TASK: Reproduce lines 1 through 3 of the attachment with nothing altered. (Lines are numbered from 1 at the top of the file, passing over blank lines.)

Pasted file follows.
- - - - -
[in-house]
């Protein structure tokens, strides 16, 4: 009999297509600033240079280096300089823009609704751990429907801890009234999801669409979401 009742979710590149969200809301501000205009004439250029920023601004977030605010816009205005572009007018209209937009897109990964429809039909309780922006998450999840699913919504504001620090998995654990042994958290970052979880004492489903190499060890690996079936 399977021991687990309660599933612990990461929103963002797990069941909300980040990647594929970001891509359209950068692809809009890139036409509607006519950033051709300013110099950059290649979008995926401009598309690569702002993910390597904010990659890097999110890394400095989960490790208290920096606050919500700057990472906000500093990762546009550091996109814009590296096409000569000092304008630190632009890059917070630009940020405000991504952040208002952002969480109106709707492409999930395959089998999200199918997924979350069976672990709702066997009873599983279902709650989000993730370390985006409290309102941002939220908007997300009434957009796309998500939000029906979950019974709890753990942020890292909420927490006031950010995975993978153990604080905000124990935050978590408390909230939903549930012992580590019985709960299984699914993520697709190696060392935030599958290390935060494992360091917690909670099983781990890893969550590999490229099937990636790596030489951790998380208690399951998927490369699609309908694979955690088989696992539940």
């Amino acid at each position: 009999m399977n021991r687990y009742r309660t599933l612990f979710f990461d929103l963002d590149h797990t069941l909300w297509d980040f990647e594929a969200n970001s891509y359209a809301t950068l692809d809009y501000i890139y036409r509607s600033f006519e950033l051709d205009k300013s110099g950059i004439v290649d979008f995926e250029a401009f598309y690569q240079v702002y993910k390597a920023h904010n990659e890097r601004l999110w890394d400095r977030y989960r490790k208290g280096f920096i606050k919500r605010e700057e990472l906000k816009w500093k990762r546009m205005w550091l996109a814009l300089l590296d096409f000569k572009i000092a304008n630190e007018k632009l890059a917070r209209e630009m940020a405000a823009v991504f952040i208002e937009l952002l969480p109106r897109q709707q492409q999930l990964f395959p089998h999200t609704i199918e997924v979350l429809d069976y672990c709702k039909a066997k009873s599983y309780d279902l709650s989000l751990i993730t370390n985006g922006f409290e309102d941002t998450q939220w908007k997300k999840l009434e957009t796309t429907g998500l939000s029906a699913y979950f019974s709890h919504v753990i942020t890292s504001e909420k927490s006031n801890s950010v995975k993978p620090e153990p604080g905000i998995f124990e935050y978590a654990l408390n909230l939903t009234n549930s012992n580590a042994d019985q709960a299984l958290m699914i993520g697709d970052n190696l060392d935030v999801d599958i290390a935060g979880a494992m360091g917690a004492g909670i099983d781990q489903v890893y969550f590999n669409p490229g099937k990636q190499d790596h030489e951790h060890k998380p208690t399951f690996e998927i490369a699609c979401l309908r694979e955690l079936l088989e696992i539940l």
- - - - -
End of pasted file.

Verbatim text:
[in-house]
């Protein structure tokens, strides 16, 4: 009999297509600033240079280096300089823009609704751990429907801890009234999801669409979401 009742979710590149969200809301501000205009004439250029920023601004977030605010816009205005572009007018209209937009897109990964429809039909309780922006998450999840699913919504504001620090998995654990042994958290970052979880004492489903190499060890690996079936 399977021991687990309660599933612990990461929103963002797990069941909300980040990647594929970001891509359209950068692809809009890139036409509607006519950033051709300013110099950059290649979008995926401009598309690569702002993910390597904010990659890097999110890394400095989960490790208290920096606050919500700057990472906000500093990762546009550091996109814009590296096409000569000092304008630190632009890059917070630009940020405000991504952040208002952002969480109106709707492409999930395959089998999200199918997924979350069976672990709702066997009873599983279902709650989000993730370390985006409290309102941002939220908007997300009434957009796309998500939000029906979950019974709890753990942020890292909420927490006031950010995975993978153990604080905000124990935050978590408390909230939903549930012992580590019985709960299984699914993520697709190696060392935030599958290390935060494992360091917690909670099983781990890893969550590999490229099937990636790596030489951790998380208690399951998927490369699609309908694979955690088989696992539940």
């Amino acid at each position: 009999m399977n021991r687990y009742r309660t599933l612990f979710f990461d929103l963002d590149h797990t069941l909300w297509d980040f990647e594929a969200n970001s891509y359209a809301t950068l692809d809009y501000i890139y036409r509607s600033f006519e950033l051709d205009k300013s110099g950059i004439v290649d979008f995926e250029a401009f598309y690569q240079v702002y993910k390597a920023h904010n990659e890097r601004l999110w890394d400095r977030y989960r490790k208290g280096f920096i606050k919500r605010e700057e990472l906000k816009w500093k990762r546009m205005w550091l996109a814009l300089l590296d096409f000569k572009i000092a304008n630190e007018k632009l890059a917070r209209e630009m940020a405000a823009v991504f952040i208002e937009l952002l969480p109106r897109q709707q492409q999930l990964f395959p089998h999200t609704i199918e997924v979350l429809d069976y672990c709702k039909a066997k009873s599983y309780d279902l709650s989000l751990i993730t370390n985006g922006f409290e309102d941002t998450q939220w908007k997300k999840l009434e957009t796309t429907g998500l939000s029906a699913y979950f019974s709890h919504v753990i942020t890292s504001e909420k927490s006031n801890s950010v995975k993978p620090e153990p604080g905000i998995f124990e935050y978590a654990l408390n909230l939903t009234n549930s012992n580590a042994d019985q709960a299984l958290m699914i993520g697709d970052n190696l060392d935030v999801d599958i290390a935060g979880a494992m360091g917690a004492g909670i099983d781990q489903v890893y969550f590999n669409p490229g099937k990636q190499d790596h030489e951790h060890k998380p208690t399951f690996e998927i490369a699609c979401l309908r694979e955690l079936l088989e696992i539940l």